Predicting event times in clinical trials when randomization is masked and blocked

J. Mark Donovan, Michael R. Elliott, Daniel F. Heitjan

Research output: Contribution to journalArticlepeer-review

8 Scopus citations


Background: Timing for interim or final analysis of data in an event-based trial is often determined by the accrual of events during the study. Existing Bayesian methods may be used to predict the date of the landmark event using observed enrollment, event, and loss times when treatment arm information is masked. Purpose: For event-based trials with a blocked randomization, knowledge of blocks in which patients are enrolled can provide additional information to improve predictions versus models that only assume a known treatment allocation proportion. We therefore propose to incorporate blocking information into existing methods for prediction. Methods: We derive a latent variable (LV) extension of a mixture model used in Donovan JM, Elliott MR, Heitjan DF. Predicting Event Times in Clinical Trials When Treatment Arm is Masked. J Biopharmaceut Stat 2006; 16:343-56 to incorporate block randomization (constrained LV) for predicting the landmark event and compare this model with (a) methods where blocking information is ignored (unconstrained LV), and (b) methods assuming a single population (SP). Results: Comparison of the constrained and unconstrained LV models in our application shows that the constrained LV model has narrower prediction intervals. Simulation studies show that the constrained LV model can have better coverage probabilities for the prediction intervals than SP models if a treatment effect is present, and prediction intervals from the constrained LV model are narrower than those for the unconstrained LV model. These differences varied by block size and prediction time. Limitations: We have limited focus to the exponential model for events. Coverage for the LV models may be somewhat reduced if no treatment effect is present. Conclusions: Extra information provided by knowledge of blocking can be used to decrease prediction interval width versus the unconstrained LV model, while providing better coverage properties than the SP model if a treatment effect is present.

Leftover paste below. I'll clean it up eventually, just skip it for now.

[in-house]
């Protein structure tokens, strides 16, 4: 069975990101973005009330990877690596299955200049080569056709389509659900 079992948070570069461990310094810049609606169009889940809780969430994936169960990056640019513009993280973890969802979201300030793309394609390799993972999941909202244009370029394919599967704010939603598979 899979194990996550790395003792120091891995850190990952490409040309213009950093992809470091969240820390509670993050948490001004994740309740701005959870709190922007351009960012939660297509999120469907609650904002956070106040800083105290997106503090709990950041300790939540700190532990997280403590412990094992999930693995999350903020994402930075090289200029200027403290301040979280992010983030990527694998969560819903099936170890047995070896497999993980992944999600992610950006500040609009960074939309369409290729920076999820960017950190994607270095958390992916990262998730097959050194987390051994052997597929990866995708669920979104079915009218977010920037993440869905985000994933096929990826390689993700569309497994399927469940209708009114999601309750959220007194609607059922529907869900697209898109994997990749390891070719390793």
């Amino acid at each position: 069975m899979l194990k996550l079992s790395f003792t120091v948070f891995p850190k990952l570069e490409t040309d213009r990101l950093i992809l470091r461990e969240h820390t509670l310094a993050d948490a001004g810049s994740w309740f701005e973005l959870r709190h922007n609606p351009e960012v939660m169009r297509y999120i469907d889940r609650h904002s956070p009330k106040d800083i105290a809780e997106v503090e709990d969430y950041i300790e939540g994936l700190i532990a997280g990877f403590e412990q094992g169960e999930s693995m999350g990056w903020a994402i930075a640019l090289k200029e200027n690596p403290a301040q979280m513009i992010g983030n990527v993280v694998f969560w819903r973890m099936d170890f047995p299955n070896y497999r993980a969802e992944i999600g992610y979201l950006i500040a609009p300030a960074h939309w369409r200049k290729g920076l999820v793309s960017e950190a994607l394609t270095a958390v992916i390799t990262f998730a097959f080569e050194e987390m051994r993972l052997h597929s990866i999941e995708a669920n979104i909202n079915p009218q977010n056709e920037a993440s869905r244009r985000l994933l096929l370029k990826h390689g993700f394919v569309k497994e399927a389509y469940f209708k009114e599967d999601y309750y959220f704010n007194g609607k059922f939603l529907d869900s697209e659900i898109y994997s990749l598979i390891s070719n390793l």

Original languageEnglish (US)
Pages (from-to)481-490
Number of pages10
JournalClinical Trials
Issue number5
StatePublished - 2007

ASJC Scopus subject areas

  • Pharmacology


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